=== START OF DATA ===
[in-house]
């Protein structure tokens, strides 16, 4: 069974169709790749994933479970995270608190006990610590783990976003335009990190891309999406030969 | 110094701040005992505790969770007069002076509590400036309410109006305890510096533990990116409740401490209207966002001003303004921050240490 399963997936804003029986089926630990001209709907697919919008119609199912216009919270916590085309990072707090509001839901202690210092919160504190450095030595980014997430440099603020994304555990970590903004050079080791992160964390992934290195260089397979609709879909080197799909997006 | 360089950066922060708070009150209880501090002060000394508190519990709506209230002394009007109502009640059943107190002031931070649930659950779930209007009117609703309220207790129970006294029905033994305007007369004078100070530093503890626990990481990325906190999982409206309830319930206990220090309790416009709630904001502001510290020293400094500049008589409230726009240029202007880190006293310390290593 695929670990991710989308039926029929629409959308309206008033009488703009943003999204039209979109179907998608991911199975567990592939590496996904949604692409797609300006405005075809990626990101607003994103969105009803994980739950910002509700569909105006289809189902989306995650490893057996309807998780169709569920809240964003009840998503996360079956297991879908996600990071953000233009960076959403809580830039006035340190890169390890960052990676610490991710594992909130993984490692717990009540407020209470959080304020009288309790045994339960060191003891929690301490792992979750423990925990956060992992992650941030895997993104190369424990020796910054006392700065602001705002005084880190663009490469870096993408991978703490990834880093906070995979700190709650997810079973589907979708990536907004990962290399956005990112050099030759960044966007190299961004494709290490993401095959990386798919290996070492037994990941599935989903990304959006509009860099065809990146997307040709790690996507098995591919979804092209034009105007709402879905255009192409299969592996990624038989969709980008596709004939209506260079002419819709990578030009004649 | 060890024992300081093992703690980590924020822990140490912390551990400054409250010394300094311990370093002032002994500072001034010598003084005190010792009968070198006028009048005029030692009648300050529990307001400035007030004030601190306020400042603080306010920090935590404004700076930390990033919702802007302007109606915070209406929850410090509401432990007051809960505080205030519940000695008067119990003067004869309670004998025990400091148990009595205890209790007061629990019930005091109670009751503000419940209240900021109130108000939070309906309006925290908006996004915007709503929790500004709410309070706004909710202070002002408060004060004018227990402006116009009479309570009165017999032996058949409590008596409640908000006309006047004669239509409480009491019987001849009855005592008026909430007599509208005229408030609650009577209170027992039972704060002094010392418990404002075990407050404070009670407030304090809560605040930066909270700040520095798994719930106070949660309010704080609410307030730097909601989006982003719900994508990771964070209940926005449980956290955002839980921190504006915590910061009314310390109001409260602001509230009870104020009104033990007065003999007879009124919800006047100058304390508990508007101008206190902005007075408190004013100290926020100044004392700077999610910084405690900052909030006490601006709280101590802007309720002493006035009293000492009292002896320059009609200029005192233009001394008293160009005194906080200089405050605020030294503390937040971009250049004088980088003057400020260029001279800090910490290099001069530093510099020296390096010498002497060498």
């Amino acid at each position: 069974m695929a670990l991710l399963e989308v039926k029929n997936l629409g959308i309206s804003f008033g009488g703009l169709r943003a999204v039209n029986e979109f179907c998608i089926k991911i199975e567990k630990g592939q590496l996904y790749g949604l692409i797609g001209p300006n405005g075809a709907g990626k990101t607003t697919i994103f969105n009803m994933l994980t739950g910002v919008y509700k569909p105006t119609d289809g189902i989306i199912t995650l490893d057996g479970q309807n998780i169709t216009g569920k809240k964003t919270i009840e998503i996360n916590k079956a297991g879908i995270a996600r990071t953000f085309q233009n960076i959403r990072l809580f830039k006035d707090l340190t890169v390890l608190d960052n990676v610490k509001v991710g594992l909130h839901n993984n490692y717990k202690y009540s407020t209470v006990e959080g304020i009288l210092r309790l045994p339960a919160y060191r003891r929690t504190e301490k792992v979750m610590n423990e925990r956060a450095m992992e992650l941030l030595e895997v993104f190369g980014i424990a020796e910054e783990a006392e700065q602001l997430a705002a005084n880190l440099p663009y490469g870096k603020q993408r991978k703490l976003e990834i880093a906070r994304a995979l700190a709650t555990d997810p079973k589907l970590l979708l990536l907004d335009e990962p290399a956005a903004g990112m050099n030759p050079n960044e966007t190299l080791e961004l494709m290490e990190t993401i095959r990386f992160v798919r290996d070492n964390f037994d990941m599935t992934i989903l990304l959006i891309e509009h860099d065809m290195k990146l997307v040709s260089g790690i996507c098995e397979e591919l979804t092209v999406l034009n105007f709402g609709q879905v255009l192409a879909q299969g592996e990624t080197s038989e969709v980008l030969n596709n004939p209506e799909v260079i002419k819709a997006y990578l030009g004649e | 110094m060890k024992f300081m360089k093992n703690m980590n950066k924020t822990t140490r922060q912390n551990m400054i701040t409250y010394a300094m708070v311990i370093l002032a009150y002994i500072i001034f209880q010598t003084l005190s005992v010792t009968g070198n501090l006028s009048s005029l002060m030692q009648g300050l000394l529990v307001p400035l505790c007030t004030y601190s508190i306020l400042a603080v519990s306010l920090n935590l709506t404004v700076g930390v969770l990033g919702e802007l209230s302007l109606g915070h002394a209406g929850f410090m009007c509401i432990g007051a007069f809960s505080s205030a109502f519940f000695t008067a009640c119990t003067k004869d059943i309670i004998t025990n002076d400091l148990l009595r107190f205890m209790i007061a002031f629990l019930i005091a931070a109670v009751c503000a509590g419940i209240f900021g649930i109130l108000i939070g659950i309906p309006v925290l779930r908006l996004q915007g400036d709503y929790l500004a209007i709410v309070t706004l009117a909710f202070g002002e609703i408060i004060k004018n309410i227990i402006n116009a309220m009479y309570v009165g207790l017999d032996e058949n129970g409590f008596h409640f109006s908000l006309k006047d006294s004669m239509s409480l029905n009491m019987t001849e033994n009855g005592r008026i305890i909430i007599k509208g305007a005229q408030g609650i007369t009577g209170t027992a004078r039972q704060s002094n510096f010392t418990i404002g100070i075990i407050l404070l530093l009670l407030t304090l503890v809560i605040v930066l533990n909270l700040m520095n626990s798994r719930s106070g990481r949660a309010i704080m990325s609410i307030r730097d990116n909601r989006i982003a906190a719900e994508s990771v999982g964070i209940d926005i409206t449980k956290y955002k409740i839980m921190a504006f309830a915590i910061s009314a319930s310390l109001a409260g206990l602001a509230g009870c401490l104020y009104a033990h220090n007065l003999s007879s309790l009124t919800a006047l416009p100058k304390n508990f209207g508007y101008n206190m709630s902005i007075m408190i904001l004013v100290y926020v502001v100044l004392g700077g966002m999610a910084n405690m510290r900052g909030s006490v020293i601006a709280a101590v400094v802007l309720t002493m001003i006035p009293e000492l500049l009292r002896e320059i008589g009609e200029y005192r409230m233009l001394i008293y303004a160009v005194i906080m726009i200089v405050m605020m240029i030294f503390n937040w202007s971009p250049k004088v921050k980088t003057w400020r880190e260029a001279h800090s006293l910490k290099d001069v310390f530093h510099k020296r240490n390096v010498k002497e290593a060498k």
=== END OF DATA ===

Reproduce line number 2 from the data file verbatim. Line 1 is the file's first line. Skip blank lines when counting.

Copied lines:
């Protein structure tokens, strides 16, 4: 069974169709790749994933479970995270608190006990610590783990976003335009990190891309999406030969 | 110094701040005992505790969770007069002076509590400036309410109006305890510096533990990116409740401490209207966002001003303004921050240490 399963997936804003029986089926630990001209709907697919919008119609199912216009919270916590085309990072707090509001839901202690210092919160504190450095030595980014997430440099603020994304555990970590903004050079080791992160964390992934290195260089397979609709879909080197799909997006 | 360089950066922060708070009150209880501090002060000394508190519990709506209230002394009007109502009640059943107190002031931070649930659950779930209007009117609703309220207790129970006294029905033994305007007369004078100070530093503890626990990481990325906190999982409206309830319930206990220090309790416009709630904001502001510290020293400094500049008589409230726009240029202007880190006293310390290593 695929670990991710989308039926029929629409959308309206008033009488703009943003999204039209979109179907998608991911199975567990592939590496996904949604692409797609300006405005075809990626990101607003994103969105009803994980739950910002509700569909105006289809189902989306995650490893057996309807998780169709569920809240964003009840998503996360079956297991879908996600990071953000233009960076959403809580830039006035340190890169390890960052990676610490991710594992909130993984490692717990009540407020209470959080304020009288309790045994339960060191003891929690301490792992979750423990925990956060992992992650941030895997993104190369424990020796910054006392700065602001705002005084880190663009490469870096993408991978703490990834880093906070995979700190709650997810079973589907979708990536907004990962290399956005990112050099030759960044966007190299961004494709290490993401095959990386798919290996070492037994990941599935989903990304959006509009860099065809990146997307040709790690996507098995591919979804092209034009105007709402879905255009192409299969592996990624038989969709980008596709004939209506260079002419819709990578030009004649 | 060890024992300081093992703690980590924020822990140490912390551990400054409250010394300094311990370093002032002994500072001034010598003084005190010792009968070198006028009048005029030692009648300050529990307001400035007030004030601190306020400042603080306010920090935590404004700076930390990033919702802007302007109606915070209406929850410090509401432990007051809960505080205030519940000695008067119990003067004869309670004998025990400091148990009595205890209790007061629990019930005091109670009751503000419940209240900021109130108000939070309906309006925290908006996004915007709503929790500004709410309070706004909710202070002002408060004060004018227990402006116009009479309570009165017999032996058949409590008596409640908000006309006047004669239509409480009491019987001849009855005592008026909430007599509208005229408030609650009577209170027992039972704060002094010392418990404002075990407050404070009670407030304090809560605040930066909270700040520095798994719930106070949660309010704080609410307030730097909601989006982003719900994508990771964070209940926005449980956290955002839980921190504006915590910061009314310390109001409260602001509230009870104020009104033990007065003999007879009124919800006047100058304390508990508007101008206190902005007075408190004013100290926020100044004392700077999610910084405690900052909030006490601006709280101590802007309720002493006035009293000492009292002896320059009609200029005192233009001394008293160009005194906080200089405050605020030294503390937040971009250049004088980088003057400020260029001279800090910490290099001069530093510099020296390096010498002497060498």